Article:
- The Washington Times - Friday, October 25, 2002

Since its inception, this sporty and compact sedan has given buyers an additional reason to look toward Lincoln for their transportation needs. One of the biggest reasons is that they get Lincoln luxury along with a sporty, less limo-like sedan, one that can actually be fun to drive.
Not that other Lincolns aren't enjoyable, it is that they are not necessarily vehicles that people equate to being sporty.
The freshening that the LS has received has given the car more power and better handling characteristics. This has added abilities and raised the fun factor on this Lincoln.
One of the main components in raising this fun quotient is the increased power from the changes Lincoln made to both available engines.
The aluminum V-6 now produces 232 horsepower and 220 foot-pounds of torque and the V-8, which is also all aluminum, makes 280 horsepower and 286 foot-pounds of torque. Most of this increase can be attributed to a new, variable valve timing system that breathes better response into these engines.
It isn't just the power in these engines but the smooth and quiet manner in which they transfer it to the road that makes them notable, particularly the V-8. This engine is quite a piece of work. And, while it may not be the power leader in the realm of V-8 engines, it does it in a splendid manner.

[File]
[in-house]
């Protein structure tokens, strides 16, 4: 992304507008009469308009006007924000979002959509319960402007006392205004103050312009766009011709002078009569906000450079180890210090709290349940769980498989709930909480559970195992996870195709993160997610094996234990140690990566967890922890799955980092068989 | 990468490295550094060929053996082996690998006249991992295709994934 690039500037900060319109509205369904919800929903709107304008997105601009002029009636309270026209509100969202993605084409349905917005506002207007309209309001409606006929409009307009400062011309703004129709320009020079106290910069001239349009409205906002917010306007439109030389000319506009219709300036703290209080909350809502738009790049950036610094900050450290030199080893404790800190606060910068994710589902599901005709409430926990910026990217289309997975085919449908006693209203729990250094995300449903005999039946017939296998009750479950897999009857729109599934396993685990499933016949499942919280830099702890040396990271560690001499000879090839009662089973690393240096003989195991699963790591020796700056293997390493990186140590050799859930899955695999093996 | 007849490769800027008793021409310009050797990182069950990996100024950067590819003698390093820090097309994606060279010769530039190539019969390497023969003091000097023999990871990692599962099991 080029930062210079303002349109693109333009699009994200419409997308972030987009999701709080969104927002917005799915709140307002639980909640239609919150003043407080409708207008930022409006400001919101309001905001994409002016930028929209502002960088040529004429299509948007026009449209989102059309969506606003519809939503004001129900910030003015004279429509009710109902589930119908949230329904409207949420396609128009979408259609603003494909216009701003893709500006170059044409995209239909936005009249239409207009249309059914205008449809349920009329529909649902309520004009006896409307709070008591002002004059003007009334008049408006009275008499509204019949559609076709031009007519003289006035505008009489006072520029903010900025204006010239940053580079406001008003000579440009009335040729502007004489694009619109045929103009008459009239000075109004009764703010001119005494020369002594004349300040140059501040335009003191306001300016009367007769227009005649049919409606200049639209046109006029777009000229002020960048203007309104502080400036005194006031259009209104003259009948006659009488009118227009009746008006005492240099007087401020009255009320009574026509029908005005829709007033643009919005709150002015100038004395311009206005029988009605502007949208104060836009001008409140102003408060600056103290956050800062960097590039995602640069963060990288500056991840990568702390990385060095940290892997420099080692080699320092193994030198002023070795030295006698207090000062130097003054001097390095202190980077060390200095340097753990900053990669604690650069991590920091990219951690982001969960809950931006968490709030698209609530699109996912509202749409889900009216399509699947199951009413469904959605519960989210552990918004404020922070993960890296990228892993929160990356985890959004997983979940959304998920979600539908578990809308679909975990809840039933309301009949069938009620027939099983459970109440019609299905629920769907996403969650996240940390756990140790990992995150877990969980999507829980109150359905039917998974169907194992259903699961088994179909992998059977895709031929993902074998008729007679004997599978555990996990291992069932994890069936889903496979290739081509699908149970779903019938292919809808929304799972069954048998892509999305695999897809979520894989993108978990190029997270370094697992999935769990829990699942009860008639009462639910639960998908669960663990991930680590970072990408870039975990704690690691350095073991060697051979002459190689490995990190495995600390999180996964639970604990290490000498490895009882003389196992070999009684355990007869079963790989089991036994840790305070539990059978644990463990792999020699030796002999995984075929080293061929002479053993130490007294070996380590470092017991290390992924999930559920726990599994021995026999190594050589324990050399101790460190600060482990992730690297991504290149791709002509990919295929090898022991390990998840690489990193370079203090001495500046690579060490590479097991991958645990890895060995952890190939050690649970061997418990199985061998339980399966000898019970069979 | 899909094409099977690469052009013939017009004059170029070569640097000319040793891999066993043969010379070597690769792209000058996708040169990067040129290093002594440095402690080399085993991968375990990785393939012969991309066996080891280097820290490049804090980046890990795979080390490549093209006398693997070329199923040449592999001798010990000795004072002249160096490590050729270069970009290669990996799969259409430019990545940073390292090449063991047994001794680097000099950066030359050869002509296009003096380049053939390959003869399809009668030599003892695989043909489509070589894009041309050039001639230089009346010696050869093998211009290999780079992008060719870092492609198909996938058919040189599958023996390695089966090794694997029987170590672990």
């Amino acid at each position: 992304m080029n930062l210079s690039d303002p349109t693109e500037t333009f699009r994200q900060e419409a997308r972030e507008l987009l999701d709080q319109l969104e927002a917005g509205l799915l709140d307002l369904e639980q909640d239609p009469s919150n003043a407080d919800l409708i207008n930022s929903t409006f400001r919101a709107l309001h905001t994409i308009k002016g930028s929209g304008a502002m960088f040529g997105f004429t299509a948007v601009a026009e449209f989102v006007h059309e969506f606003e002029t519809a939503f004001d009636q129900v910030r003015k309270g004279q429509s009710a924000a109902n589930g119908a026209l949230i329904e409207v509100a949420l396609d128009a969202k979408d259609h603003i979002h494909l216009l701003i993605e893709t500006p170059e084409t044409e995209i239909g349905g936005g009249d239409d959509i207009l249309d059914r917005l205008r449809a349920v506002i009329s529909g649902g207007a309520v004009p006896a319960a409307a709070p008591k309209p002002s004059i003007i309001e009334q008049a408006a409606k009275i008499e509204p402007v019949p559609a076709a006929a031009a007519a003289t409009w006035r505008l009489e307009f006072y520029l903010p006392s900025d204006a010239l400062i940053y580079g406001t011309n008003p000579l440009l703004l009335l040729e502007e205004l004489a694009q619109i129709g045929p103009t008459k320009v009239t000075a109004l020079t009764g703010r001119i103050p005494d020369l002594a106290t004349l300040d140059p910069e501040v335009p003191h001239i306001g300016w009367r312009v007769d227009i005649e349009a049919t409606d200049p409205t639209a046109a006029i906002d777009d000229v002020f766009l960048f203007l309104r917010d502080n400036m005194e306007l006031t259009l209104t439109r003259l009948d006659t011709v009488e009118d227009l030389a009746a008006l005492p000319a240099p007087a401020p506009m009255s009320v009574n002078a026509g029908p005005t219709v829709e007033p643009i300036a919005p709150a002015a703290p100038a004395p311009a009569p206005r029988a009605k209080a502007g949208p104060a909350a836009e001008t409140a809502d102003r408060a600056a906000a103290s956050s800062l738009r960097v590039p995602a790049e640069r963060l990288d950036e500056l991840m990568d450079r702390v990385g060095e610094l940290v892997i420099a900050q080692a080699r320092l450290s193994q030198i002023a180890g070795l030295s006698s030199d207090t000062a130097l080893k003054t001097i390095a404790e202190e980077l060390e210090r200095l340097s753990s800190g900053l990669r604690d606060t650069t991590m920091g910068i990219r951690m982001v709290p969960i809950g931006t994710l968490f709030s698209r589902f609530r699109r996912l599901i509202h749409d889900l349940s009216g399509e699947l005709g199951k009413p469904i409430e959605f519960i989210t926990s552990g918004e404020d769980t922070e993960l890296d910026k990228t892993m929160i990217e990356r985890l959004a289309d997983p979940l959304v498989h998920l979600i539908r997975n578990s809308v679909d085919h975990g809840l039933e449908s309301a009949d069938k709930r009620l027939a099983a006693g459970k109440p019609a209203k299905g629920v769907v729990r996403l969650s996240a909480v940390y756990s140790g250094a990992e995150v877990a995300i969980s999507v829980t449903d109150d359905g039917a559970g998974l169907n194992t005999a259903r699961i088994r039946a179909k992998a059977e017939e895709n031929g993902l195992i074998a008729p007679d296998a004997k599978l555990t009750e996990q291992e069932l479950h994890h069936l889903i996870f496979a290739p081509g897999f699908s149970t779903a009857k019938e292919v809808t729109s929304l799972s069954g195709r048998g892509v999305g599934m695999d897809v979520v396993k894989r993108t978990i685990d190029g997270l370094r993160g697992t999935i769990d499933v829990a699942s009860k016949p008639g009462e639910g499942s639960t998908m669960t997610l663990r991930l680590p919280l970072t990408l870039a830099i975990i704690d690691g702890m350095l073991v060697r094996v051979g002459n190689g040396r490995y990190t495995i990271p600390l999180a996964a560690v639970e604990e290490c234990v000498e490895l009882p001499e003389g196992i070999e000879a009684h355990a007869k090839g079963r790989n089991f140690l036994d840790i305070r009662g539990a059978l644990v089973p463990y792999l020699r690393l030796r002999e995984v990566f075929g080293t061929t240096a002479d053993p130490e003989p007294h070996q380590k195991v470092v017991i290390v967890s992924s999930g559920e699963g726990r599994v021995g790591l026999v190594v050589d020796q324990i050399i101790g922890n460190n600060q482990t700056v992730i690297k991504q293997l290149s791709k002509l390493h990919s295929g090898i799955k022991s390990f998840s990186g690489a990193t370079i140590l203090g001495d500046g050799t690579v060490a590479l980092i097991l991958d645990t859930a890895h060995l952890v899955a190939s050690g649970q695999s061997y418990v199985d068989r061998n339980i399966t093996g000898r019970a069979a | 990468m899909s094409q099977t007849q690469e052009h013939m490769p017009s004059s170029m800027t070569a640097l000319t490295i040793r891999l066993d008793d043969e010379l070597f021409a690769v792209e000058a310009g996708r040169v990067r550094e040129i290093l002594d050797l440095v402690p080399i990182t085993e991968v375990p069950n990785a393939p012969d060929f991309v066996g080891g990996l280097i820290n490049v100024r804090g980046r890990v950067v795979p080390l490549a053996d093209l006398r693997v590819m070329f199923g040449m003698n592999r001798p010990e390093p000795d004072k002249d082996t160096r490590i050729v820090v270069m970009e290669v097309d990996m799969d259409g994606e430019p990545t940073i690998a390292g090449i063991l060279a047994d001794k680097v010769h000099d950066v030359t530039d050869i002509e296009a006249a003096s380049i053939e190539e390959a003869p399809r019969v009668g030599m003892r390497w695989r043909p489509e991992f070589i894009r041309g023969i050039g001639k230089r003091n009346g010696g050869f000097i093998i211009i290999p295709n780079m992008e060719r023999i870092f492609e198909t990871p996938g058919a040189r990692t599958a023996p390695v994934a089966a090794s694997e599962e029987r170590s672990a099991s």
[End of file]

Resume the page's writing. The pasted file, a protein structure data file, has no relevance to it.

I did note a bit of delay in the throttle response during the transition between lifting off the throttle and on to heavy acceleration.
This was noted while testing the LS on the Mid-Ohio race track, under very demanding conditions. It is not something you would notice during normal driving. Going along with the increase in performance are a reworked suspension and steering systems that add to the enjoyment. The suspension system improves this Lincoln's handling abilities while maintaining a comfort that is expected of a vehicle of this caliber.
One of the features of new cars that I have a difficult time justifying is the electronic stability control systems. The major reason is as Lincoln officials put it, "It makes an average driver feel as though they are a good driver." On one side this is good, on another, questionable at best.
When confronted with an emergency situation, these electronic systems reduce the possibility of an accident. But, on the other, does it make an average driver so overconfident that he drives over his abilities, perhaps getting into a grave situation.
While we can't solve that quandary here, it is something to think about as we delve deeper and deeper into electronic vehicle-assist features. Even though the LS is much more sporty and enjoyable to drive, it is no less a Lincoln, which means that it is also a luxury automobile.
Giving the LS even more luxury for 2003 is a redesigned interior that adds new storage areas buyers asked for and richer leather on the seats and steering wheel.
The carpet is plusher and the interior has rich wood and satin nickel trim. All of these changes give the passenger compartment a more luxurious appearance.
With the LS sedan, Lincoln takes another step toward satisfying buyers' desires to have European handling and performance in an American luxury car. The new LS takes another step or two closer to that goal and gives buyers a vehicle that can be considered a driver's car.

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